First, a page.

MSM Property Monthly: December 2020


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Welcome to 2021 and all the best for this year. We followed up Novembers’ stellar performance of the listed property mandate of 21.5% with a 13.71% return for the month of December, beating the ALL Property Index at 13.27% as we ended in the Top 5 out of 40 property funds in South Africa. The general equities mandate yielded 4.2%, beating the ALL Share index at 3.72%. The risk-on sentiment, supported by the Biden win and vaccine news, pushed global markets up as the S&P500 rose by 3.84%, ending the quarter at 12.5% (reaching all-time highs). Europe witnessed higher markets as the Eurostoxx 500 added 4.32%, ending the quarter being up 17.20%. Similar gains in the East were seen as Chinas’ CSI 300 Index and Japans Nikkei 225 Index closed the year up 5.89% and 4.87% respectively for the month. The MSCI Emerging Markets returned 7.35% for the month and 19.70% for the quarter. Even though the month saw the US Dollar continue with its decline, emerging markets, Gold and Bitcoin (the cryptocurrency breached $20 000.00, reaching all-time highs) were the recipient of the flows from the Dollar.


Global Market Themes

With the falling Dollar, American states went into lockdown as the Covid-19 death rate reached 3000 per day (the highest in the world). With such high numbers, several doubts arose regarding the sustainability of the American economic recovery as disappointing jobs numbers came out. Even so, the unemployment rate has improved and fallen to 6.7%. The Federal Reserve supported the worrying sentiment and spoke to the patchy economic recovery due to the damage cause by Covid-19. The Fed asked for both the democrats and republicans to work on another stimulus which the economy needed. We also saw the decline of oil in response to the negative economic news and outlook for the American economy. Not only that, OPEC met to discuss the cutting of 7% of global oil output, which they agreed upon.


The weakness in the Dollar was supportive of European markets as they received flows of $1.7 trillion as part of the value rotation from growth stocks. European markets were also boosted by the EU approving a $2.2 trillion stimulus plan backed by joint debt and cash as the zone’s biggest economy, Germany, saw exports rise less than expectations which worried Brussels. The EU and UK finally completed the arduous Brexit deal, which had been held up by fishing rights. The pound improved as the UK became the first western country to approve the Pfizer vaccine. Asia saw similar gains as funds flowed into emerging markets with China releasing strong manufacturing numbers, the strongest in a decade. China eased the restrictions against Australian coal, a sign of easing in tensions in the trade war between the two nations, mentioned before in our previous newsletters.


South African Themes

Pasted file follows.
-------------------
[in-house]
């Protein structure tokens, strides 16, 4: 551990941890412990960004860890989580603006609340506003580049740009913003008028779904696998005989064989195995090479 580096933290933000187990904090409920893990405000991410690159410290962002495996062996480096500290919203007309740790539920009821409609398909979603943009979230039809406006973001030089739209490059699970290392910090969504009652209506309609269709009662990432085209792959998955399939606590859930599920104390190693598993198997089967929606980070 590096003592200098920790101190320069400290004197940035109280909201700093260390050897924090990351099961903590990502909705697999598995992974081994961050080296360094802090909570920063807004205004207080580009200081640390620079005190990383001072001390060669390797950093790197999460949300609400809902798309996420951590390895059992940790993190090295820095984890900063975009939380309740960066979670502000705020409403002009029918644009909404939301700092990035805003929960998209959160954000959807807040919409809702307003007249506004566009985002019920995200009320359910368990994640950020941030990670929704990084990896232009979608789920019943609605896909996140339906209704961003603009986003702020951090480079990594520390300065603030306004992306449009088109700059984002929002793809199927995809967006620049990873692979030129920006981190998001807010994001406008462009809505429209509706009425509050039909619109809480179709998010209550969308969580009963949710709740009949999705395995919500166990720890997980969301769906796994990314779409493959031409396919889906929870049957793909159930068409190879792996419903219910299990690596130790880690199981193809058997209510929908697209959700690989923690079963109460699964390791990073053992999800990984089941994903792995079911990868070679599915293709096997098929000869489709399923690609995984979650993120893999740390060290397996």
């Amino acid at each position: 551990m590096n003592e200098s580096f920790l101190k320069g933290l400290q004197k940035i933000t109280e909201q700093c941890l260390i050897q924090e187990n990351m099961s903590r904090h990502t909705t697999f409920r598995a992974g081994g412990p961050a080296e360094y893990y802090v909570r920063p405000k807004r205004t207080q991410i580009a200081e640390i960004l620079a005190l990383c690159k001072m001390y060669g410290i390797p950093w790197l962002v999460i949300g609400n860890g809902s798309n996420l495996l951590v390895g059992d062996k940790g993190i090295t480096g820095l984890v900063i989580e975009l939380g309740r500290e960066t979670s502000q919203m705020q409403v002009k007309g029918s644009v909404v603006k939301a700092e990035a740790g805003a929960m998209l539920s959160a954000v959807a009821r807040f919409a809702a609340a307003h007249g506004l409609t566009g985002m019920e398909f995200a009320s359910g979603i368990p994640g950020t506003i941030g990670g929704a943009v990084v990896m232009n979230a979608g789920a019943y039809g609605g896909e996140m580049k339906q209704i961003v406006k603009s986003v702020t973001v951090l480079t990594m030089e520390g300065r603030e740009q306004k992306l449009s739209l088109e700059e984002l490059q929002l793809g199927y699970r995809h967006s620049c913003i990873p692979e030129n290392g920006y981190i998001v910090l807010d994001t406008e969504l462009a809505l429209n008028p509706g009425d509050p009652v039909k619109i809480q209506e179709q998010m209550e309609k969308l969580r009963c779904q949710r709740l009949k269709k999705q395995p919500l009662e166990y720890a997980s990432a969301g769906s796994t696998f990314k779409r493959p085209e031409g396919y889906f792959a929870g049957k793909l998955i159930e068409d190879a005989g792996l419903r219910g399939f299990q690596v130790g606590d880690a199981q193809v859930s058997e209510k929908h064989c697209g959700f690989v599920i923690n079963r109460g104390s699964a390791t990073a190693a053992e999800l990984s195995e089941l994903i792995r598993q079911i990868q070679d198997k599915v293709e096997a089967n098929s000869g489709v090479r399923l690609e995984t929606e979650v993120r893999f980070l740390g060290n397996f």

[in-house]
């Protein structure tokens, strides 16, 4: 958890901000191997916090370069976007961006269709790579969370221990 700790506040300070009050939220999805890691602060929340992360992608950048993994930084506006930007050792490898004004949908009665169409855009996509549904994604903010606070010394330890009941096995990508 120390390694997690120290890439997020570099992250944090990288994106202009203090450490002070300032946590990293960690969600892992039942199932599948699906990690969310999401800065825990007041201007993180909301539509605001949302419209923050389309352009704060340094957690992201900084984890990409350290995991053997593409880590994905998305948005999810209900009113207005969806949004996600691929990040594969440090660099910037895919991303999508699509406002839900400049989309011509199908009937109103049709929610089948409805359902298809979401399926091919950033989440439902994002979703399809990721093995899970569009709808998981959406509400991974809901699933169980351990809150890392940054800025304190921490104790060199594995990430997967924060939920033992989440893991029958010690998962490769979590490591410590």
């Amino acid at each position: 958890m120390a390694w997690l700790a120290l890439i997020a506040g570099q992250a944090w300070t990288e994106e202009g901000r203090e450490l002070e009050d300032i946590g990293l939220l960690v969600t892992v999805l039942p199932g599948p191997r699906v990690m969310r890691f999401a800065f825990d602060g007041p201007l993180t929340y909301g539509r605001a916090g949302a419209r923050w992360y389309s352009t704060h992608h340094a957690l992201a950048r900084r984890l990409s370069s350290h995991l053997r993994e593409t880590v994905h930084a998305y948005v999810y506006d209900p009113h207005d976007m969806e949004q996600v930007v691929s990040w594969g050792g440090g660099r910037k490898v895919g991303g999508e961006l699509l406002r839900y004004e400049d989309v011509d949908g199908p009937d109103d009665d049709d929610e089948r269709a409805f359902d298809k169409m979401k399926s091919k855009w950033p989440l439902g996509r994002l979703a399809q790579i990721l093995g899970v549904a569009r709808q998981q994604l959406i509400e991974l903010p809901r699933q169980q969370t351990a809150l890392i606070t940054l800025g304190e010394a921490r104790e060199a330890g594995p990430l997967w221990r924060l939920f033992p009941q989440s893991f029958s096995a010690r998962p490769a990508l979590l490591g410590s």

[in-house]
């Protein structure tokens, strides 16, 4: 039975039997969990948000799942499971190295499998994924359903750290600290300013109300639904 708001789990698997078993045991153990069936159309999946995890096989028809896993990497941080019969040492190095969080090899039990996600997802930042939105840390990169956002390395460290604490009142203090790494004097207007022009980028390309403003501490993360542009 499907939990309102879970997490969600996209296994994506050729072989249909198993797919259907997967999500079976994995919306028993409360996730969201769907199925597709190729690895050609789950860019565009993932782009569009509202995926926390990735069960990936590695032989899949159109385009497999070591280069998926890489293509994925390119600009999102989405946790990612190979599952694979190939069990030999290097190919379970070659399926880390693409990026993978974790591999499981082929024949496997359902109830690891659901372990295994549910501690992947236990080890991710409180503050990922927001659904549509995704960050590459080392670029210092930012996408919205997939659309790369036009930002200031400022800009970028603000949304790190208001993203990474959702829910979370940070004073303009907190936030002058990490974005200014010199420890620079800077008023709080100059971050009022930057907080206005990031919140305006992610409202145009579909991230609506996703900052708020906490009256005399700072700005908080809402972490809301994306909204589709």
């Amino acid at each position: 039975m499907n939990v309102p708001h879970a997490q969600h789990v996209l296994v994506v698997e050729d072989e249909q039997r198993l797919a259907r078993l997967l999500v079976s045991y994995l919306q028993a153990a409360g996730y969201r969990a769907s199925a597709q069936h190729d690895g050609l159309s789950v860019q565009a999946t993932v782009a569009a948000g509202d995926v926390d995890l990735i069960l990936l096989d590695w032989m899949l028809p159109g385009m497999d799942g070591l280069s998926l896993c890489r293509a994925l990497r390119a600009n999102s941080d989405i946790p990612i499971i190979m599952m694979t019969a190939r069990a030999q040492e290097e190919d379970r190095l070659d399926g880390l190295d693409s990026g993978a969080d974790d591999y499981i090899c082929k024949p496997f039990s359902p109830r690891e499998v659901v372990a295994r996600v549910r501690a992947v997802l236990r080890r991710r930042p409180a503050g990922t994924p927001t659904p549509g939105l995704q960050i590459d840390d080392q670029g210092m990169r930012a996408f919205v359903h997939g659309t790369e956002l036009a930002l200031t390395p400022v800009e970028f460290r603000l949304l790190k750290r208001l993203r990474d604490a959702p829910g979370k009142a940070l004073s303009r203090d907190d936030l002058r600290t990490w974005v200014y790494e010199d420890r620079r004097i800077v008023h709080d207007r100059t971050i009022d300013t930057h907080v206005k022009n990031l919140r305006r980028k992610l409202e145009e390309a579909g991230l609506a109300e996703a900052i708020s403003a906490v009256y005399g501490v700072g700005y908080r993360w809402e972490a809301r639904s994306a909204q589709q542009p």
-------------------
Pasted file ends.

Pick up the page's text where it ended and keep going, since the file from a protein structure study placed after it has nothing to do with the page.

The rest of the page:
Global managers sought emerging market stocks, pushing the JSE higher whilst President Ramaphosa imposed stricter measures to counter the second wave. The country officially entered the second wave as infections exceeded 6000 per day. The President pushed on with the step-aside policy at the ANC’s NEC committee meeting as part of his pledge against corruption in the state and party. With the party, Ace Magashule whose been charged with corruption allegations, will appear before the parties integrity commission and to appear before a court judge in the first quarter of the year. The presidents economic plan started bearing fruits as business confidence rose unexpectedly even though October retail figures decreased by 1.8%. The manufacturing PMI numbers came in at 52.6 adding to the three consecutive months of expansion. The current account for GDP surged to 5.9% versus -2.91% for third quarter. All of this economic activity culminated in an increase of 66.1% in the third quarter from -51.7% in the second quarter, beating estimates of 62.9%. The main drivers of the activity were household consumption and net exports (driven by commodities). This has changed the outlook for GDP which previously was -8.1% for 2020, being increased to -7%. Expectations for 2021 are higher at 3% due to the rebound expected.



As the great rotation pushed through December, we printed 13.71% versus 13.27% for the index. The positions that contributed the most to the months’ absolute performance were Redefine Properties Ltd (+40.51%), NEPI Rockcastle PLC (+18.68%) and Growthpoint Properties Ltd (+9.60%). The largest detractors from the months’ absolute performance were Liberty Two Degrees Ltd (-17.95%), Investec Australia Property Fund (-5.37%) and Stenprop Ltd (-0.79%). This correlates with the mall activity seen where small regional centres lead the recovery with super regional centres lagging the most in recovery.

Source: Navigare

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